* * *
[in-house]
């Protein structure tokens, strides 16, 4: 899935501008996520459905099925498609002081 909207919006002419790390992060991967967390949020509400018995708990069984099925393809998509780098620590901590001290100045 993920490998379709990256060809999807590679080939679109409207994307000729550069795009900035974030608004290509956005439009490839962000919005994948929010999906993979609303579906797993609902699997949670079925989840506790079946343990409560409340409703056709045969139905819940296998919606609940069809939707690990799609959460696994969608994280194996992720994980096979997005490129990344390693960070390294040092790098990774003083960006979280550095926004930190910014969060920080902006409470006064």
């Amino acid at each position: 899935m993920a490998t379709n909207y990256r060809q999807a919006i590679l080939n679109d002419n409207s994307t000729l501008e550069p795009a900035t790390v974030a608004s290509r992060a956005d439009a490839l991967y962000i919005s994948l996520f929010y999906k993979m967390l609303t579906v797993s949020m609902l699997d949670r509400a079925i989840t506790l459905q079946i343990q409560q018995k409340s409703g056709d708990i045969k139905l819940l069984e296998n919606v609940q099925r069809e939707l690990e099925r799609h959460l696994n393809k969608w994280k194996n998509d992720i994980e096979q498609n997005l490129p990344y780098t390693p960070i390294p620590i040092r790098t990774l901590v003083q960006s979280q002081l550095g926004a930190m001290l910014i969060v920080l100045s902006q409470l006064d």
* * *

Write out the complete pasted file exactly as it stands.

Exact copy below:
[in-house]
């Protein structure tokens, strides 16, 4: 899935501008996520459905099925498609002081 909207919006002419790390992060991967967390949020509400018995708990069984099925393809998509780098620590901590001290100045 993920490998379709990256060809999807590679080939679109409207994307000729550069795009900035974030608004290509956005439009490839962000919005994948929010999906993979609303579906797993609902699997949670079925989840506790079946343990409560409340409703056709045969139905819940296998919606609940069809939707690990799609959460696994969608994280194996992720994980096979997005490129990344390693960070390294040092790098990774003083960006979280550095926004930190910014969060920080902006409470006064």
């Amino acid at each position: 899935m993920a490998t379709n909207y990256r060809q999807a919006i590679l080939n679109d002419n409207s994307t000729l501008e550069p795009a900035t790390v974030a608004s290509r992060a956005d439009a490839l991967y962000i919005s994948l996520f929010y999906k993979m967390l609303t579906v797993s949020m609902l699997d949670r509400a079925i989840t506790l459905q079946i343990q409560q018995k409340s409703g056709d708990i045969k139905l819940l069984e296998n919606v609940q099925r069809e939707l690990e099925r799609h959460l696994n393809k969608w994280k194996n998509d992720i994980e096979q498609n997005l490129p990344y780098t390693p960070i390294p620590i040092r790098t990774l901590v003083q960006s979280q002081l550095g926004a930190m001290l910014i969060v920080l100045s902006q409470l006064d």